CHU Limoges Recruiting
Limoges, France, 87000
Contact: Laure PONTHIER, MD         
Principal Investigator: Laure PONTHIER, MD         
Clinique Emailleurs Recruiting
Limoges, France, 87000
Contact: Eric SELLAM, MD         
Principal Investigator: Eric SELLAM, MD         
Polyclinique Rive droite Recruiting
Lormont, France, 33310
Contact: Béatrice BAUDOIN, MD         
Principal Investigator: Béatrice BAUDOIN, MD         
CH Marmande Recruiting
Marmande, France, 47207
Contact: Jean-Roger SASSIN, MD         
Principal Investigator: Jean-Roger SASSIN, MD         
CH Mont de Marsan Recruiting
Mont de Marsan, France, 40024
Contact: Laurence PRIQUELER, MD         
Principal Investigator: Laurence PRIQUELER, MD         
CH Niort Recruiting
Niort, France, 79000
Contact: Odile CAMARD, MD         
Principal Investigator: ODILE CAMARD, MD         
CH Périgueux Recruiting
Perigueux, France, 24000
Contact: Loïc FRITSCH, MD         
Principal Investigator: Loïc FRITSCH, MD         
CHU de Bordeaux Recruiting
Pessac, France, 33604
Contact: Julie THOMAS, MD       julie.thomas@chu-bordeaux.fr   
Contact: Nathalie TERRAS       nathalie.terras@chu-bordeaux.fr   
Sub-Investigator: Eric DUMAS-DE-LA-ROQUE, MD         
Principal Investigator: Julie THOMAS, MD         
CHU de Poitiers Recruiting
Poitiers, France, 86000
Contact: Fabrice PIERRE, MD         
Principal Investigator: Fabrice PIERRE, MD         
CH Rochefort Recruiting
Rochefort, France, 17301
Contact: Anne LISKA, MD         
Principal Investigator: Anne LISKA, MD         
CH Saint Junien Recruiting
Saint Junien, France, 87200
Contact: Nasser BOUHAJJA, MD         
Principal Investigator: Nasser BOUHAJJA, MD         
CH Saintes Recruiting
Saintes, France, 17100
Contact: Sandra ROBERT, MD         
Principal Investigator: Sandra ROBERT, MD         
Clinique Soyaux Recruiting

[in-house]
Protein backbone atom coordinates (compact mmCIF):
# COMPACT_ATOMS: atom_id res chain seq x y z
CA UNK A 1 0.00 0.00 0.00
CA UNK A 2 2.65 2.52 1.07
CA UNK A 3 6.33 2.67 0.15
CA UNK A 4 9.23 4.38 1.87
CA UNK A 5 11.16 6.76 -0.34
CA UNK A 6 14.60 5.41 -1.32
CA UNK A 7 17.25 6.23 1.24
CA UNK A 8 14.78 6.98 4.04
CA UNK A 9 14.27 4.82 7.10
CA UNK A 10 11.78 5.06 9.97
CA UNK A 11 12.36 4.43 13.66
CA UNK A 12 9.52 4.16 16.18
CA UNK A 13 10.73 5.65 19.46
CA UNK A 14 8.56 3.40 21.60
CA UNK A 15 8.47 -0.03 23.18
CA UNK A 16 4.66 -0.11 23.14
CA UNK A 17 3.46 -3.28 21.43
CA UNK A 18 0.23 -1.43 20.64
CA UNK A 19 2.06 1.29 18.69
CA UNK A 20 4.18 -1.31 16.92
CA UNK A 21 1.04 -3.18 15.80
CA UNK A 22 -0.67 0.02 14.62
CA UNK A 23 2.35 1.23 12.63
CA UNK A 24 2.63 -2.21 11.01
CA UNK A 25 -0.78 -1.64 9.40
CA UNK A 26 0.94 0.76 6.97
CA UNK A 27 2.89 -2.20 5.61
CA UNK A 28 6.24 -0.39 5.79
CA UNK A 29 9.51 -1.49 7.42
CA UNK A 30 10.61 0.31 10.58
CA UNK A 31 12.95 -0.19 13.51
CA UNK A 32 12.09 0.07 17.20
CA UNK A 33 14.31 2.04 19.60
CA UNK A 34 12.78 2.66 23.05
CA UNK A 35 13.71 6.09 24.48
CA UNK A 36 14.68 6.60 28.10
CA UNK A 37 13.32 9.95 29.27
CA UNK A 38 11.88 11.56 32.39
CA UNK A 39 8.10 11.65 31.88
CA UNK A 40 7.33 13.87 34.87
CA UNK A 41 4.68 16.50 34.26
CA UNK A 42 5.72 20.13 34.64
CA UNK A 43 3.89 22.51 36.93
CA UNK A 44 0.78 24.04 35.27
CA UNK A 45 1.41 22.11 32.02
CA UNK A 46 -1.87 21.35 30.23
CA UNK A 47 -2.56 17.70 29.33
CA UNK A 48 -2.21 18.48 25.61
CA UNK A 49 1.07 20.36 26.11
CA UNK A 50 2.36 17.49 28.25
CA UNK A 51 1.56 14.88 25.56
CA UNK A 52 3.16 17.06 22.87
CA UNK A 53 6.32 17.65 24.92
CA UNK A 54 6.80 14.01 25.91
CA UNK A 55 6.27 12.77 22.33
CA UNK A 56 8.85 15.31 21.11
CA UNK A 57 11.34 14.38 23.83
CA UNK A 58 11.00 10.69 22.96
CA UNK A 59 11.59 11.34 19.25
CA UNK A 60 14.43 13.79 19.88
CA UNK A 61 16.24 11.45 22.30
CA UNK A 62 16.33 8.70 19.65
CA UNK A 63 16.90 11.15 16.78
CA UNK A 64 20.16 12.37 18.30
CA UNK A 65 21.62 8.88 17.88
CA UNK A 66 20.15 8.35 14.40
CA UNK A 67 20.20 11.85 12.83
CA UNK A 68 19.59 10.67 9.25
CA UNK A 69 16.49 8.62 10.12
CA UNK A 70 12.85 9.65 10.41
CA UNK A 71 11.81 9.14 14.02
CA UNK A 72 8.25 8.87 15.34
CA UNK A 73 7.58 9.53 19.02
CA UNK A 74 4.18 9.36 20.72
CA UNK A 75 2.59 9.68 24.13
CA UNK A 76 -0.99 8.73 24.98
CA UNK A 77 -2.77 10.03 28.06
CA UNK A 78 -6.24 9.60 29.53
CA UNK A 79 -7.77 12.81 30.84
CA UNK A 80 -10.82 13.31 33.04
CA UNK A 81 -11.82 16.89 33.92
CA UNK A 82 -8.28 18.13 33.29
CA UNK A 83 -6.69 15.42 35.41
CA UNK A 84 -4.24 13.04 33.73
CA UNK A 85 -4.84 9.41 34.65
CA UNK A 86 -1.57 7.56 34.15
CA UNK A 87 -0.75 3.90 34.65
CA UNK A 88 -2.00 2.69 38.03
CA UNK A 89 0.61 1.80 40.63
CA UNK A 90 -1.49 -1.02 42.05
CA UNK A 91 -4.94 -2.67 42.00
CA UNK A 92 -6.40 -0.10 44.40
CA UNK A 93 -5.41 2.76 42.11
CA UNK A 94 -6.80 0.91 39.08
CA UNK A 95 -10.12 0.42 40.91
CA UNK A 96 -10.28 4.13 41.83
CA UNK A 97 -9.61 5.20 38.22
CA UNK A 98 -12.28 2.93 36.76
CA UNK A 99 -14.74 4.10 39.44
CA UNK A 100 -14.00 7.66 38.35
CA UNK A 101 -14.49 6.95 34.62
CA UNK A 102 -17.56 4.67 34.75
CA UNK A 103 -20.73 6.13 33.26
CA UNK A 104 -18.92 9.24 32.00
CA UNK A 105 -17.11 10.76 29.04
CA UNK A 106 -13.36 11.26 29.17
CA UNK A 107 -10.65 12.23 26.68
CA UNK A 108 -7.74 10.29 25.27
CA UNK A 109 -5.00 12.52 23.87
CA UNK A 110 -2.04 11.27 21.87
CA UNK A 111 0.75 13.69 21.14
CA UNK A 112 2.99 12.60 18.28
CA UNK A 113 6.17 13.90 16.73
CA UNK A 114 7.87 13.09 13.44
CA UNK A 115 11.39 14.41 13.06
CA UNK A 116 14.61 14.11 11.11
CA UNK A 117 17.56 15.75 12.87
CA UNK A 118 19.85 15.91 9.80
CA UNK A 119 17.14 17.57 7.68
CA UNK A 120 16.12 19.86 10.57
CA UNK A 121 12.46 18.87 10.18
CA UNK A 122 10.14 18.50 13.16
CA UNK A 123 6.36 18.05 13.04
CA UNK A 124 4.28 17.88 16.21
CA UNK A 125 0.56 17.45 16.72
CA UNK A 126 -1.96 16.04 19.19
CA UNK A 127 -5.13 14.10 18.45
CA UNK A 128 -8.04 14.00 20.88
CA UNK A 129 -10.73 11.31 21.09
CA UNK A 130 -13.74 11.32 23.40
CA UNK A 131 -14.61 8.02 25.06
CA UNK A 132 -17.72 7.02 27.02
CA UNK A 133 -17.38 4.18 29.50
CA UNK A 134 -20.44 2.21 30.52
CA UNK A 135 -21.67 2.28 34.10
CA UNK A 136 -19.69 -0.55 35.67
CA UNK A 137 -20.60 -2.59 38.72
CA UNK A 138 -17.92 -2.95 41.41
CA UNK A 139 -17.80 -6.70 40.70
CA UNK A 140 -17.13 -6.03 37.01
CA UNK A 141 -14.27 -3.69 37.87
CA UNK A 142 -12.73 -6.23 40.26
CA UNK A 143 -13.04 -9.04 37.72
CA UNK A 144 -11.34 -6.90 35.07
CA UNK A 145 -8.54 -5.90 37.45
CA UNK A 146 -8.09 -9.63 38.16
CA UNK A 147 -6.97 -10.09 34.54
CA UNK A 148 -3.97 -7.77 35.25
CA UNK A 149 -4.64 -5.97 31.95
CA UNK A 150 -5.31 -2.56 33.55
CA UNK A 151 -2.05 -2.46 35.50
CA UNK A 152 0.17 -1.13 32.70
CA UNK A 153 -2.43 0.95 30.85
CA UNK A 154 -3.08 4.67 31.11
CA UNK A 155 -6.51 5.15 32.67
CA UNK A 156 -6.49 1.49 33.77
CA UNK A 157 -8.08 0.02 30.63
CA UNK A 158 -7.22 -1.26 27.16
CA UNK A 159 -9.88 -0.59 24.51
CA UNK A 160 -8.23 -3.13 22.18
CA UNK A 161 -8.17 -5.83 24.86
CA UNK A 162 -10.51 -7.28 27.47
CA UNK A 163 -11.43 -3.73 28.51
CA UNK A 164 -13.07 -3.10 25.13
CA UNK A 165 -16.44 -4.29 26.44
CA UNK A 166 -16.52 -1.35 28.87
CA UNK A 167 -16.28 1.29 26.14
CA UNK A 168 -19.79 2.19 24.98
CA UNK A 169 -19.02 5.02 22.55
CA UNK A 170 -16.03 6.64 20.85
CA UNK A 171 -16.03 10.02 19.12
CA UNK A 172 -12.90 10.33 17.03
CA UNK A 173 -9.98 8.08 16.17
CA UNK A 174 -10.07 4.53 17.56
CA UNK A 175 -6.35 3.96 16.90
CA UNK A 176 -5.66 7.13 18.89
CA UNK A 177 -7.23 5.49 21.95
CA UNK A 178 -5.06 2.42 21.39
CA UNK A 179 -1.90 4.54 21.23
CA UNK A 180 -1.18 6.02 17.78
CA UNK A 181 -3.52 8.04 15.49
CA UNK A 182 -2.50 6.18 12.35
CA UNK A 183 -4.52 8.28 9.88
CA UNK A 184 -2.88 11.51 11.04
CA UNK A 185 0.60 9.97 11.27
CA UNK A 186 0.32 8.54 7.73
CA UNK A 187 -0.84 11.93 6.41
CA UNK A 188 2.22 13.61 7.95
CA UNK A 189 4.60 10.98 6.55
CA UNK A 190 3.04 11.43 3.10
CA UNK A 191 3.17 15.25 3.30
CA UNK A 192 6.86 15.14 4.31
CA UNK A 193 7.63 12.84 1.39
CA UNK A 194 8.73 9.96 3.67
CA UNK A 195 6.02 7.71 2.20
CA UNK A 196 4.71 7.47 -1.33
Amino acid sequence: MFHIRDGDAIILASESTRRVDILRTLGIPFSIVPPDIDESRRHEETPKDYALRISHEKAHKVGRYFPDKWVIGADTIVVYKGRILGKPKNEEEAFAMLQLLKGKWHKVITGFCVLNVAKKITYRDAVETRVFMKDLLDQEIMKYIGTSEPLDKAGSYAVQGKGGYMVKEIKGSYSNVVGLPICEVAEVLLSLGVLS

Soyaux, France, 16800
Contact: Bénédicte TESSIER, MD         
Principal Investigator: Bénédicte TESSIER, MD         
Maison de Santé Protestante de Bordeaux Bagatelle Recruiting
Talence, France, 33401
Contact: Emilie ROQUAND-WAGNER, MD         
Principal Investigator: Emilie ROQUAND-WAGNER, MD         
CH de Tulle Recruiting
Tulle, France, 19012
Contact: Frédéric VAZEILLE, MD         
Principal Investigator: Frédéric VAZEILLE, MD         
CH Villeneuve-sur-Lot Recruiting
Villeneuve-sur-Lot, France, 47305
Contact: Nathalie TERRASSE, MD         
Principal Investigator: Nathalie TERRASSE, MD         
Sponsors and Collaborators
University Hospital, Bordeaux
Investigators
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Principal Investigator: Julie THOMAS, MD University Hospital, Bordeaux
Study Chair: Antoine BENARD, MD University Hospital, Bordeaux

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Responsible Party: University Hospital, Bordeaux
ClinicalTrials.gov Identifier: NCT03078218     History of Changes
Other Study ID Numbers: CHUBX 2015/27
First Posted: March 13, 2017    Key Record Dates
Last Update Posted: October 1, 2018
Last Verified: September 2018
Individual Participant Data (IPD) Sharing Statement:
Plan to Share IPD: No

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Studies a U.S. FDA-regulated Drug Product: No
Studies a U.S. FDA-regulated Device Product: No

Keywords provided by University Hospital, Bordeaux:
Pulse oximetry
Asymptomatic newborns

Additional relevant MeSH terms:
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Heart Diseases
Heart Defects, Congenital
Cardiovascular Diseases
Cardiovascular Abnormalities
Congenital Abnormalities